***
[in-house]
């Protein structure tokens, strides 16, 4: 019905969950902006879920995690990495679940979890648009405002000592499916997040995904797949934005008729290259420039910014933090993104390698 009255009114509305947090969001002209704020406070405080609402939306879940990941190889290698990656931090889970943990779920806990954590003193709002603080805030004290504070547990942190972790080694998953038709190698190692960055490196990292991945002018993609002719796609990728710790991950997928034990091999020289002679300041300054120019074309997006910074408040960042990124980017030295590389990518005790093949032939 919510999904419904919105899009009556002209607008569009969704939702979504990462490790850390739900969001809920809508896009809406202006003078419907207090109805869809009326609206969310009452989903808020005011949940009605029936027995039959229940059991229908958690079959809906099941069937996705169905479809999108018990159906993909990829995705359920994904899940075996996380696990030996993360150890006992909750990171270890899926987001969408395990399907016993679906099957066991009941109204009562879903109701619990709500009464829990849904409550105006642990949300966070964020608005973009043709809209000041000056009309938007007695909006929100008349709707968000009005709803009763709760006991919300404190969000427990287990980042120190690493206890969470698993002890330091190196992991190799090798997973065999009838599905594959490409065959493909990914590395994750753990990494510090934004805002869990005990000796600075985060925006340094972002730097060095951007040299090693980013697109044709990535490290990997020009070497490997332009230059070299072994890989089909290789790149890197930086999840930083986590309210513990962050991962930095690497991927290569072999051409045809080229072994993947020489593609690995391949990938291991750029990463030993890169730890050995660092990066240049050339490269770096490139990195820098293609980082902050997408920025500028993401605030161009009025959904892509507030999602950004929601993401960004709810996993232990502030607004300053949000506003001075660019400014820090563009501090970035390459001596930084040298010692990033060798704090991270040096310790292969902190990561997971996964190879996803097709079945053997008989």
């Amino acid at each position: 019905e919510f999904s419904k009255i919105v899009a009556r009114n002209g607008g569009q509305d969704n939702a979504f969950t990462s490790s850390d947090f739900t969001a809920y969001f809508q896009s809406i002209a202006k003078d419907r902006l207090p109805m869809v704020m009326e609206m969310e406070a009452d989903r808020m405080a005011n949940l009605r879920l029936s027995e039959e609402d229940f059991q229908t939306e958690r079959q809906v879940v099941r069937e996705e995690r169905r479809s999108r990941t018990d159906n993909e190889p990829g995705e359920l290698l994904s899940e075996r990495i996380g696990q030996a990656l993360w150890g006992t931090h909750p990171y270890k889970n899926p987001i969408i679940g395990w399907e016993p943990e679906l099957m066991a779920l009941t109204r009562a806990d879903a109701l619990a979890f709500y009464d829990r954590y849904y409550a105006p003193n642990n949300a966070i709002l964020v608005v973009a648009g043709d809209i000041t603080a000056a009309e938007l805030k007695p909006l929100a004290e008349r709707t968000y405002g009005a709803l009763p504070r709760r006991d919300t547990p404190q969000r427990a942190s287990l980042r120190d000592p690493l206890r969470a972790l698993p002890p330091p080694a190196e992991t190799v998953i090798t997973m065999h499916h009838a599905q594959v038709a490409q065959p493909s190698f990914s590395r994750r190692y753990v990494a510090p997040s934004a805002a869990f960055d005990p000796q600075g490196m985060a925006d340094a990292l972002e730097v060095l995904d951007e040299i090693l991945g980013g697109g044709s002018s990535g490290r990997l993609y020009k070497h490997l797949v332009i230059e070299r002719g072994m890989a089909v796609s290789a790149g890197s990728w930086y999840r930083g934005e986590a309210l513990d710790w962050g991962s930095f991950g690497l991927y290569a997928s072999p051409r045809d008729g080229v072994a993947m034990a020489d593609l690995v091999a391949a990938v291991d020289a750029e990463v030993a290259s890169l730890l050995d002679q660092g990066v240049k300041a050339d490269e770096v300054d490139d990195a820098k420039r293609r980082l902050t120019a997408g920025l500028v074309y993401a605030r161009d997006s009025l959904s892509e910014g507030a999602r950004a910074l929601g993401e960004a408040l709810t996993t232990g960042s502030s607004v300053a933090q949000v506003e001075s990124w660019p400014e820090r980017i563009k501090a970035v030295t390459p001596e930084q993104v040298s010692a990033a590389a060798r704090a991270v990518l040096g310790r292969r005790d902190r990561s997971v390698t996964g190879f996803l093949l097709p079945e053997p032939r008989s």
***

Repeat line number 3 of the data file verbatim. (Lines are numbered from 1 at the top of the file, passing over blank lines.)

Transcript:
């Amino acid at each position: 019905e919510f999904s419904k009255i919105v899009a009556r009114n002209g607008g569009q509305d969704n939702a979504f969950t990462s490790s850390d947090f739900t969001a809920y969001f809508q896009s809406i002209a202006k003078d419907r902006l207090p109805m869809v704020m009326e609206m969310e406070a009452d989903r808020m405080a005011n949940l009605r879920l029936s027995e039959e609402d229940f059991q229908t939306e958690r079959q809906v879940v099941r069937e996705e995690r169905r479809s999108r990941t018990d159906n993909e190889p990829g995705e359920l290698l994904s899940e075996r990495i996380g696990q030996a990656l993360w150890g006992t931090h909750p990171y270890k889970n899926p987001i969408i679940g395990w399907e016993p943990e679906l099957m066991a779920l009941t109204r009562a806990d879903a109701l619990a979890f709500y009464d829990r954590y849904y409550a105006p003193n642990n949300a966070i709002l964020v608005v973009a648009g043709d809209i000041t603080a000056a009309e938007l805030k007695p909006l929100a004290e008349r709707t968000y405002g009005a709803l009763p504070r709760r006991d919300t547990p404190q969000r427990a942190s287990l980042r120190d000592p690493l206890r969470a972790l698993p002890p330091p080694a190196e992991t190799v998953i090798t997973m065999h499916h009838a599905q594959v038709a490409q065959p493909s190698f990914s590395r994750r190692y753990v990494a510090p997040s934004a805002a869990f960055d005990p000796q600075g490196m985060a925006d340094a990292l972002e730097v060095l995904d951007e040299i090693l991945g980013g697109g044709s002018s990535g490290r990997l993609y020009k070497h490997l797949v332009i230059e070299r002719g072994m890989a089909v796609s290789a790149g890197s990728w930086y999840r930083g934005e986590a309210l513990d710790w962050g991962s930095f991950g690497l991927y290569a997928s072999p051409r045809d008729g080229v072994a993947m034990a020489d593609l690995v091999a391949a990938v291991d020289a750029e990463v030993a290259s890169l730890l050995d002679q660092g990066v240049k300041a050339d490269e770096v300054d490139d990195a820098k420039r293609r980082l902050t120019a997408g920025l500028v074309y993401a605030r161009d997006s009025l959904s892509e910014g507030a999602r950004a910074l929601g993401e960004a408040l709810t996993t232990g960042s502030s607004v300053a933090q949000v506003e001075s990124w660019p400014e820090r980017i563009k501090a970035v030295t390459p001596e930084q993104v040298s010692a990033a590389a060798r704090a991270v990518l040096g310790r292969r005790d902190r990561s997971v390698t996964g190879f996803l093949l097709p079945e053997p032939r008989s």